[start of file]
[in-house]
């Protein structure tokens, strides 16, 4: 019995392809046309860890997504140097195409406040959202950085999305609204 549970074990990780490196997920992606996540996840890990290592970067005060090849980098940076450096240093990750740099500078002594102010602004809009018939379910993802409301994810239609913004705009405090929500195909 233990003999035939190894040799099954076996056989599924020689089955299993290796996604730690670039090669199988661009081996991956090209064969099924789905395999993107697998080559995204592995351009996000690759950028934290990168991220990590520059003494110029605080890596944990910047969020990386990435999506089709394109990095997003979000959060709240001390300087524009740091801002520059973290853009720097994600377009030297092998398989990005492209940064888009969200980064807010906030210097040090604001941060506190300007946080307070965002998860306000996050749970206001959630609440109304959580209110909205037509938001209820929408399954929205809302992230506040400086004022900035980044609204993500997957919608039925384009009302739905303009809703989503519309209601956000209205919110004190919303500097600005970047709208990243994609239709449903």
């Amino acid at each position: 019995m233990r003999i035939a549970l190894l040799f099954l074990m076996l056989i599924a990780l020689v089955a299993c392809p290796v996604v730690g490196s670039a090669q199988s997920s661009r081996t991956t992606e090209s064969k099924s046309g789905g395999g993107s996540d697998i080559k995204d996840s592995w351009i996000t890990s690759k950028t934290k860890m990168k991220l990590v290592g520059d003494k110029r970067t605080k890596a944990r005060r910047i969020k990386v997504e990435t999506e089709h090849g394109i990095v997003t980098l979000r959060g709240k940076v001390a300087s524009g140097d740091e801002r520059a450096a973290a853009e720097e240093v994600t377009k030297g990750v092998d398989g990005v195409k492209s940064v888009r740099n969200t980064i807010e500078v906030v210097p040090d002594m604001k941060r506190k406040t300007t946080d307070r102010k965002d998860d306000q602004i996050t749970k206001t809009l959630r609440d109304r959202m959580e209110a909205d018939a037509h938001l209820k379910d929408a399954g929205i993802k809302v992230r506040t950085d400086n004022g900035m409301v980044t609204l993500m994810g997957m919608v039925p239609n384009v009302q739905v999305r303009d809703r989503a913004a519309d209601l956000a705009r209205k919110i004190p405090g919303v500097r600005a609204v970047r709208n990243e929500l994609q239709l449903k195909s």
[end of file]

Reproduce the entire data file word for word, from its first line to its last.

[in-house]
């Protein structure tokens, strides 16, 4: 019995392809046309860890997504140097195409406040959202950085999305609204 549970074990990780490196997920992606996540996840890990290592970067005060090849980098940076450096240093990750740099500078002594102010602004809009018939379910993802409301994810239609913004705009405090929500195909 233990003999035939190894040799099954076996056989599924020689089955299993290796996604730690670039090669199988661009081996991956090209064969099924789905395999993107697998080559995204592995351009996000690759950028934290990168991220990590520059003494110029605080890596944990910047969020990386990435999506089709394109990095997003979000959060709240001390300087524009740091801002520059973290853009720097994600377009030297092998398989990005492209940064888009969200980064807010906030210097040090604001941060506190300007946080307070965002998860306000996050749970206001959630609440109304959580209110909205037509938001209820929408399954929205809302992230506040400086004022900035980044609204993500997957919608039925384009009302739905303009809703989503519309209601956000209205919110004190919303500097600005970047709208990243994609239709449903």
């Amino acid at each position: 019995m233990r003999i035939a549970l190894l040799f099954l074990m076996l056989i599924a990780l020689v089955a299993c392809p290796v996604v730690g490196s670039a090669q199988s997920s661009r081996t991956t992606e090209s064969k099924s046309g789905g395999g993107s996540d697998i080559k995204d996840s592995w351009i996000t890990s690759k950028t934290k860890m990168k991220l990590v290592g520059d003494k110029r970067t605080k890596a944990r005060r910047i969020k990386v997504e990435t999506e089709h090849g394109i990095v997003t980098l979000r959060g709240k940076v001390a300087s524009g140097d740091e801002r520059a450096a973290a853009e720097e240093v994600t377009k030297g990750v092998d398989g990005v195409k492209s940064v888009r740099n969200t980064i807010e500078v906030v210097p040090d002594m604001k941060r506190k406040t300007t946080d307070r102010k965002d998860d306000q602004i996050t749970k206001t809009l959630r609440d109304r959202m959580e209110a909205d018939a037509h938001l209820k379910d929408a399954g929205i993802k809302v992230r506040t950085d400086n004022g900035m409301v980044t609204l993500m994810g997957m919608v039925p239609n384009v009302q739905v999305r303009d809703r989503a913004a519309d209601l956000a705009r209205k919110i004190p405090g919303v500097r600005a609204v970047r709208n990243e929500l994609q239709l449903k195909s």